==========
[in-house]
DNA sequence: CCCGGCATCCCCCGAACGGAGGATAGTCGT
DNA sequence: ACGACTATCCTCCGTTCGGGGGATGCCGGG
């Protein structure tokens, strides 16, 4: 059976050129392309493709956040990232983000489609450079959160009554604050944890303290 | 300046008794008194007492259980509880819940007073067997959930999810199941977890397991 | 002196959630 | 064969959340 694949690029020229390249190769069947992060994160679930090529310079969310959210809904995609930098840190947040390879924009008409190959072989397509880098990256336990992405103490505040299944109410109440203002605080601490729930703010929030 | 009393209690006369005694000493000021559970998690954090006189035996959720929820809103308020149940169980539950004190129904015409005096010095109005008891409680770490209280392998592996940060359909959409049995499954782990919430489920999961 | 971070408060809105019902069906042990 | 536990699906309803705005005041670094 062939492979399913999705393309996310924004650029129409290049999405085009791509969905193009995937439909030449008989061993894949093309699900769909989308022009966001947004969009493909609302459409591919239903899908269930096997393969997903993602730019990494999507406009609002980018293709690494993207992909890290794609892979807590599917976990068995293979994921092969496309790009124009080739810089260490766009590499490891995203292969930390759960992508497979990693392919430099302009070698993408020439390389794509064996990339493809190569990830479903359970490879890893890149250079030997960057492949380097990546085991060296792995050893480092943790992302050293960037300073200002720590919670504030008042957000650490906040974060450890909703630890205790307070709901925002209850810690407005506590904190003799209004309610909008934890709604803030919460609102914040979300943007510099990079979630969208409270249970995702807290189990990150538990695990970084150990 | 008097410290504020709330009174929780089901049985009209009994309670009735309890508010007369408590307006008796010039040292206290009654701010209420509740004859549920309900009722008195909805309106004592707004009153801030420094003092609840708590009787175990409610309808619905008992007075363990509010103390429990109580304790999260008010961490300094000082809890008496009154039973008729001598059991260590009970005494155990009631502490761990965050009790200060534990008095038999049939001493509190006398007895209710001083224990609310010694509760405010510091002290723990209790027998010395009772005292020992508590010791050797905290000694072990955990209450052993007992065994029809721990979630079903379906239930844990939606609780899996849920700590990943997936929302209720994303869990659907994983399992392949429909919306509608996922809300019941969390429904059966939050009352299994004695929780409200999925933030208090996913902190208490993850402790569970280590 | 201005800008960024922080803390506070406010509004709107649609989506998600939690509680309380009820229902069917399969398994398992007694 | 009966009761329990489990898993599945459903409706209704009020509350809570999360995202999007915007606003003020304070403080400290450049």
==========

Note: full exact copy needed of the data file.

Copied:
[in-house]
DNA sequence: CCCGGCATCCCCCGAACGGAGGATAGTCGT
DNA sequence: ACGACTATCCTCCGTTCGGGGGATGCCGGG
């Protein structure tokens, strides 16, 4: 059976050129392309493709956040990232983000489609450079959160009554604050944890303290 | 300046008794008194007492259980509880819940007073067997959930999810199941977890397991 | 002196959630 | 064969959340 694949690029020229390249190769069947992060994160679930090529310079969310959210809904995609930098840190947040390879924009008409190959072989397509880098990256336990992405103490505040299944109410109440203002605080601490729930703010929030 | 009393209690006369005694000493000021559970998690954090006189035996959720929820809103308020149940169980539950004190129904015409005096010095109005008891409680770490209280392998592996940060359909959409049995499954782990919430489920999961 | 971070408060809105019902069906042990 | 536990699906309803705005005041670094 062939492979399913999705393309996310924004650029129409290049999405085009791509969905193009995937439909030449008989061993894949093309699900769909989308022009966001947004969009493909609302459409591919239903899908269930096997393969997903993602730019990494999507406009609002980018293709690494993207992909890290794609892979807590599917976990068995293979994921092969496309790009124009080739810089260490766009590499490891995203292969930390759960992508497979990693392919430099302009070698993408020439390389794509064996990339493809190569990830479903359970490879890893890149250079030997960057492949380097990546085991060296792995050893480092943790992302050293960037300073200002720590919670504030008042957000650490906040974060450890909703630890205790307070709901925002209850810690407005506590904190003799209004309610909008934890709604803030919460609102914040979300943007510099990079979630969208409270249970995702807290189990990150538990695990970084150990 | 008097410290504020709330009174929780089901049985009209009994309670009735309890508010007369408590307006008796010039040292206290009654701010209420509740004859549920309900009722008195909805309106004592707004009153801030420094003092609840708590009787175990409610309808619905008992007075363990509010103390429990109580304790999260008010961490300094000082809890008496009154039973008729001598059991260590009970005494155990009631502490761990965050009790200060534990008095038999049939001493509190006398007895209710001083224990609310010694509760405010510091002290723990209790027998010395009772005292020992508590010791050797905290000694072990955990209450052993007992065994029809721990979630079903379906239930844990939606609780899996849920700590990943997936929302209720994303869990659907994983399992392949429909919306509608996922809300019941969390429904059966939050009352299994004695929780409200999925933030208090996913902190208490993850402790569970280590 | 201005800008960024922080803390506070406010509004709107649609989506998600939690509680309380009820229902069917399969398994398992007694 | 009966009761329990489990898993599945459903409706209704009020509350809570999360995202999007915007606003003020304070403080400290450049």